For me Campagnolo groups are just beautiful. C-Record and Record 10 speed Titanium were probably a high points. I have to say that I haven't agreed with the trend towards all black and some carbon bits that are just inferior to aluminum/steel (like front derailleur cages and rear derailleur knuckles).

I usually find Shimano groups to be ugly, especially Ultegra and lower that use a lot of paint. Dura Ace has grown on me and if I scored a deal on a bike equipped with Dura Ace Di2 I'd probably ride it and give it a proper evaluation and fair chance to remain in my stable.

If I'm buying a new group today, I'm probably buying Chorus 11 or Record 11 speed on super discount. It's the best bang for the buck right now in Campy land. If it were buying a cost is no object Italian super bike then I'd probably spec it with 12 speed.

nachetetm
Posts: 88
Joined: Fri Aug 18, 2017 8:54 pm

by nachetetm

graeme_f_k wrote:
Mon Nov 26, 2018 12:03 am
nachetetm wrote:
Thu Nov 22, 2018 10:38 am

And still, the first two mechanics that touched my Potenza front derailleur didn't manage to make it work properly. The third one was a bit concerned (according to him they almost never see a Campy bike, maybe one in a hundred he said) but nailed the job. Tbh I think a good mechanic will do marvels with any groupset, but those that are not so good still can do a decent job with Shimano groupsets just because they are used to work with them.

Regarding the chain I use KMC quick links, although Campy claims that this will void the guarantee. But replacing crankset bearings is not so easy and to my knowledge it requires specialized tools that few mechanics own.
There is no "claim" about it. Taking the link with the chain serial number out (which you can't avoid using a KMC or any other joining link) does void the warranty on the whole transmission train.

I had a RD and chain delivered to the workshop on Saturday, totally wrecked, chain failure, warranty claimed. Lodged in the cage, almost impossible to remove due to the extent of the damage, what should I find - but the remains of a broken KMC link ...

The number of Campag 10 & 11s chains that have been seen by the SCs worldwide, properly joined with the correct tool, that have failed, is absolutely tiny ... we're not allowed to reveal the actual percentage but we are allowed to say that it's so small that in any other circumstance you'd say "statistically irrelevant". On the other hand, from our rather more limited experience (in the thousands of chains, not the hundreds of thousands represented by Campagnolo production) I have accumulated a little poly bag of assorted failed joining links from various makers. I just drag that out and show it to people when they ask why we insist on joining their chain, with a rivet and the correct tool, just like the specification says ...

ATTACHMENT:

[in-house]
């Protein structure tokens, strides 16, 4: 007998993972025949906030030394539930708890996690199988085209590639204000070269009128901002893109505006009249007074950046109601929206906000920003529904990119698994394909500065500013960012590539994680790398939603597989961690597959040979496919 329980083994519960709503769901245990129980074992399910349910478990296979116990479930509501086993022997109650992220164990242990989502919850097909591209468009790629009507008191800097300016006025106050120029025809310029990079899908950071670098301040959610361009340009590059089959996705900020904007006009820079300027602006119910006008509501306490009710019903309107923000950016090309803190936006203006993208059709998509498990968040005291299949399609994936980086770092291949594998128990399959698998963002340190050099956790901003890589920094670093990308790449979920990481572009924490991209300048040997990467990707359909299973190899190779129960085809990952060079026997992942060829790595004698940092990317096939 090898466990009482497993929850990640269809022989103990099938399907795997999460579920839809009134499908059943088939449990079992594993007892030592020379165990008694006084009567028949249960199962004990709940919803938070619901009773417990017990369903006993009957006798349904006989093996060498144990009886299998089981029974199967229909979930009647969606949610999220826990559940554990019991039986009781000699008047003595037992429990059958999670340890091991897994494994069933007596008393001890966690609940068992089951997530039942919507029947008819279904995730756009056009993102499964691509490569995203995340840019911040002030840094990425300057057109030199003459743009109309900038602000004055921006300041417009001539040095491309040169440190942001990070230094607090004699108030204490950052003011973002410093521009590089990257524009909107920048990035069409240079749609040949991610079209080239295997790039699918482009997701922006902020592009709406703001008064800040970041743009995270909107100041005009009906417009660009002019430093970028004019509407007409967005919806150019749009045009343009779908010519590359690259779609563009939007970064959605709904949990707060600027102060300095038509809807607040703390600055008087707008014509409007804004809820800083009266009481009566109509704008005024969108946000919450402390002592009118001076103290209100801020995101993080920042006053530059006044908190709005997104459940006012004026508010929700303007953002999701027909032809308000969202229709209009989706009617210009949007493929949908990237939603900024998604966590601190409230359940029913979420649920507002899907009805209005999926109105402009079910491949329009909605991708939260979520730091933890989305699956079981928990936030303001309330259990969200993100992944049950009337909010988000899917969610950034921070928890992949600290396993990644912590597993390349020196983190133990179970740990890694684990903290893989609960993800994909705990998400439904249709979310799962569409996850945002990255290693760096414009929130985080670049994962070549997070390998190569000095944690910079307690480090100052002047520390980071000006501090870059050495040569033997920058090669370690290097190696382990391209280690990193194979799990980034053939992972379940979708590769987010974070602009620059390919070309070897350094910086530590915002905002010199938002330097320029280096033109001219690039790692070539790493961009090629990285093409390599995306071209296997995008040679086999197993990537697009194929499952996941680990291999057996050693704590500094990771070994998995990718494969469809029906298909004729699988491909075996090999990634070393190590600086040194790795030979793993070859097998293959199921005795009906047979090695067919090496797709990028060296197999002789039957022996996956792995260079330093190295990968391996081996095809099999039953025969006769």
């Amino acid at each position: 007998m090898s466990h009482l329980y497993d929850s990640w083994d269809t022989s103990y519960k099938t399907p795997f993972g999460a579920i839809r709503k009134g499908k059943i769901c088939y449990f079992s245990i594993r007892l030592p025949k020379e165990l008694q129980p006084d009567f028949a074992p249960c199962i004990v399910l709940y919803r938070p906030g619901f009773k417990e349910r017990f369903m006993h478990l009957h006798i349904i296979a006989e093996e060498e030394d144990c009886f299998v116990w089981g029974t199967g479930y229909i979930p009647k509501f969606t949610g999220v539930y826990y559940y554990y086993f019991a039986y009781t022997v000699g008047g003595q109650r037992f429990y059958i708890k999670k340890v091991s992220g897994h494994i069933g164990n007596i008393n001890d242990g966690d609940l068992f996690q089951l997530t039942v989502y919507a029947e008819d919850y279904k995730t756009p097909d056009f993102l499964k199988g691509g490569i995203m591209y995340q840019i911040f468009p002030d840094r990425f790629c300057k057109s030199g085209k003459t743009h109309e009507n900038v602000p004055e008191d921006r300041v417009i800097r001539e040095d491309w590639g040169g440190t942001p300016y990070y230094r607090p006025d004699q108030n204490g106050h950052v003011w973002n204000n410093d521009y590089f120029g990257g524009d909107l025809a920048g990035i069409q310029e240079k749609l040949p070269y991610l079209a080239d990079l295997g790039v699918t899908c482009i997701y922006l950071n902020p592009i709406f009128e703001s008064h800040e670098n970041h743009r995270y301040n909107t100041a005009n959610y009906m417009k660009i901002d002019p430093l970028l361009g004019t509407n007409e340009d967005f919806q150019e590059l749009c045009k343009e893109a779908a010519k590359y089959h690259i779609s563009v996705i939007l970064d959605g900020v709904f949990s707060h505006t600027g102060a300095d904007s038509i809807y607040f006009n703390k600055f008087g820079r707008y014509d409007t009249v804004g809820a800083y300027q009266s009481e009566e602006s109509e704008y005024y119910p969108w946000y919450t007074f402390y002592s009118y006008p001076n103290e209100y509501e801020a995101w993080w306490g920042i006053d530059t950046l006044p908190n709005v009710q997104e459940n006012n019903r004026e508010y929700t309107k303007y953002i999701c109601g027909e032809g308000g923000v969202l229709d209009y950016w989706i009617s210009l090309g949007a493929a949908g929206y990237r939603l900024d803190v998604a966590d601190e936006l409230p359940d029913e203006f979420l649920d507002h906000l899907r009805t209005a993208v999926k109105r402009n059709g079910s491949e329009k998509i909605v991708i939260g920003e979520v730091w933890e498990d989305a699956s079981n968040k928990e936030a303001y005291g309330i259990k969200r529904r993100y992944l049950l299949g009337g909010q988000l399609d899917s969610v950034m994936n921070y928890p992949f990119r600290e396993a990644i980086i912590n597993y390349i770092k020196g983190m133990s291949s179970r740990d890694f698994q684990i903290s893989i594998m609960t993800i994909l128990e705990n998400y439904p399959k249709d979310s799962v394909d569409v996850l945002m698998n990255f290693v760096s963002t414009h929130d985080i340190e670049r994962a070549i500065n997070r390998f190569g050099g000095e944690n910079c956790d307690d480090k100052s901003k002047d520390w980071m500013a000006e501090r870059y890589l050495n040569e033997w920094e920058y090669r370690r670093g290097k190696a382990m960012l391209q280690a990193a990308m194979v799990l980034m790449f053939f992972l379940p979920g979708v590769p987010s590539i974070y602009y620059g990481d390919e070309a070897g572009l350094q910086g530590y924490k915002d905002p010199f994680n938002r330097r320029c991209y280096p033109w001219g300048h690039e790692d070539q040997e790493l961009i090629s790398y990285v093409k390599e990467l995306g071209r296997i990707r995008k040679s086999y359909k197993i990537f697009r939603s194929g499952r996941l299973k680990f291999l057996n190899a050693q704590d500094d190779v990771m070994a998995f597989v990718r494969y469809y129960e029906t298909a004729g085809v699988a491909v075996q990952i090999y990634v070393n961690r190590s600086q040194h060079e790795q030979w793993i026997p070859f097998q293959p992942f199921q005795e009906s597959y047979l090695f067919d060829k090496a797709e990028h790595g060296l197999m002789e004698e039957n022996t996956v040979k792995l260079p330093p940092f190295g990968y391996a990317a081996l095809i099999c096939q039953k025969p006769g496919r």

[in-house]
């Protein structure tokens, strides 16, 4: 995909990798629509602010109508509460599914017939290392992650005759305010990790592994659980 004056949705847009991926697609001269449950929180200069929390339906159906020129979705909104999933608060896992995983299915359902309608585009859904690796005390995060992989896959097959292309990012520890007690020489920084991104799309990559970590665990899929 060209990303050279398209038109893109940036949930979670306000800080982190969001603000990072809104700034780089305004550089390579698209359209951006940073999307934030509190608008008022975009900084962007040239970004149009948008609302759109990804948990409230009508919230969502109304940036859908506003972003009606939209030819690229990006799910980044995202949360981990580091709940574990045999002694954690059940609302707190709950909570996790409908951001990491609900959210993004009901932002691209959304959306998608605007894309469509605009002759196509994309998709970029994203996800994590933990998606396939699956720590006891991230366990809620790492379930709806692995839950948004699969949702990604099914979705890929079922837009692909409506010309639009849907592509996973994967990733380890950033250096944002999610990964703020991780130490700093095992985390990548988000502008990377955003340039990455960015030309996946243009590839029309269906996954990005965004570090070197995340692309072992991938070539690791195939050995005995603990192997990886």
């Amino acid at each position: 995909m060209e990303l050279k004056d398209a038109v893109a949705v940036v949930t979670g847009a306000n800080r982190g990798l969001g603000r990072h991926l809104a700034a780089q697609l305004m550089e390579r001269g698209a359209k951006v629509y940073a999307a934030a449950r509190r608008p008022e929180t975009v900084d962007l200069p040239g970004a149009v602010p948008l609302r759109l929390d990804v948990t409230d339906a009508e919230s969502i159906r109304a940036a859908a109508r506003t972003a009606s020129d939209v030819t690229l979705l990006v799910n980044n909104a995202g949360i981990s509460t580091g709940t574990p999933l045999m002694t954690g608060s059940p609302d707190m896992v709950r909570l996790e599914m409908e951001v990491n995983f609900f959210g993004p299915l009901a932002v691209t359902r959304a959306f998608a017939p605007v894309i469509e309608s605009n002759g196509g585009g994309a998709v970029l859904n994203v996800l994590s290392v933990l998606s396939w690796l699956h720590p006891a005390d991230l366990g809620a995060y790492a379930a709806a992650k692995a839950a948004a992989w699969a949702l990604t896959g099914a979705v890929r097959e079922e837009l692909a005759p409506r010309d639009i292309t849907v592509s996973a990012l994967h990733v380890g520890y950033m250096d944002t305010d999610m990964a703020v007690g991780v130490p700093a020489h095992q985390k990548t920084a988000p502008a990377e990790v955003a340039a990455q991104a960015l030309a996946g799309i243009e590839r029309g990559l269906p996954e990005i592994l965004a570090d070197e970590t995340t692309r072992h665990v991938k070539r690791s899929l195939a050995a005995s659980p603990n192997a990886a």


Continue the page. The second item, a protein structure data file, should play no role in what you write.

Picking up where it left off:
Crankset bearings is a pretty uncommon job - once a year tops, most users run them for two or three years before they need doing (so long as they look after their bikes with some modicum of care). I have one venerable set of SR bearings in a customer's bike that are in year 7 and not showing signs of wear yet. That' surely worth a visit to a shop that actually a) has the tools and b) knows how to use them?
Well, that is exactly what I am saying. You rely on a Campy dealer to do certain jobs and these dealers are few and far apart. The closest to my place is one of the mechanics I don't trust and the next one is 200 kms away. Hence using a KMC link and moaning about bearing replacement.

Unfortunately, living with a Campagnolo drivetrain is far more complicated than having Shimano, and I learnt that the hard way. That doesn't make me want to change as I prefer Potenza, but it certainly makes my bike maintenance a bit more complicated and I think it is something worth mentioning.

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Miller
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Joined: Thu Sep 21, 2006 8:54 pm
Location: Reading, UK

by Miller

"Far more complicated than having shimano" feels hyperbolic. Maybe I'm just used to Campag. Here are the Campag-specific tools I have for current bikes.
- Pedros 10mm AK for UT centre nut
- Park bearing puller CPB-3 for UT bearings. Have only used this once or twice. It's very satisfying though.
- Campagnolo cassette lockring tool
- Campagnolo plastic thing for aligning front mech on chainrings
- Hydro caliper bleed kit.
That's it, not exactly a huge investment.

I do join Campag chains with the supplied pin, never with any isssue, but I have my own method that doesn't involve the dedicated chain tool.

Anyway, back to your scheduled programme.

AJS914
Posts: 3392
Joined: Tue Jan 28, 2014 6:52 pm

by AJS914

I have changed UT bearings one time but it was from a used crank I bought on ebay. I've never worn out a set myself. Of course, I'm a fair weather rider and will repack UT bearings with some nice thick mobile 1 synthetic grease once a year.

I bought a $20 Lezyne chain tool which will peen a Campagnolo chain. I can't recommend it but lots of less expensive tools will do the peening. I'll probably buy a Park next.

RussellS
Posts: 865
Joined: Wed Feb 03, 2010 1:31 am

by RussellS

cveks wrote:
Mon Nov 26, 2018 6:50 pm
spartacus wrote:
Mon Nov 26, 2018 2:21 am
I’d go Shimano hands down - even if it’s heavier - it’s flawless, set it and forget it.
Campagnolo is setup and forget

Shimano is setup and tweak all the time...

Thats what says my mechanic though....
NO. Campagnolo AND Shimano are both set it up and never touch it again. I own and ride mechanical Campagnolo, mechanical Shimano, and electronic Shimano. I rarely have to work on any of my bikes. They all just work forever. Pick groups from either of these two companies and you should be happy forever, for bikes anyway.

Nefarious86
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by Nefarious86

cveks wrote:
spartacus wrote:
Mon Nov 26, 2018 2:21 am
I’d go Shimano hands down - even if it’s heavier - it’s flawless, set it and forget it.
Campagnolo is setup and forget

Shimano is setup and tweak all the time...

Thats what says my mechanic though....
I'd question the competence of your mechanic....
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by Weenie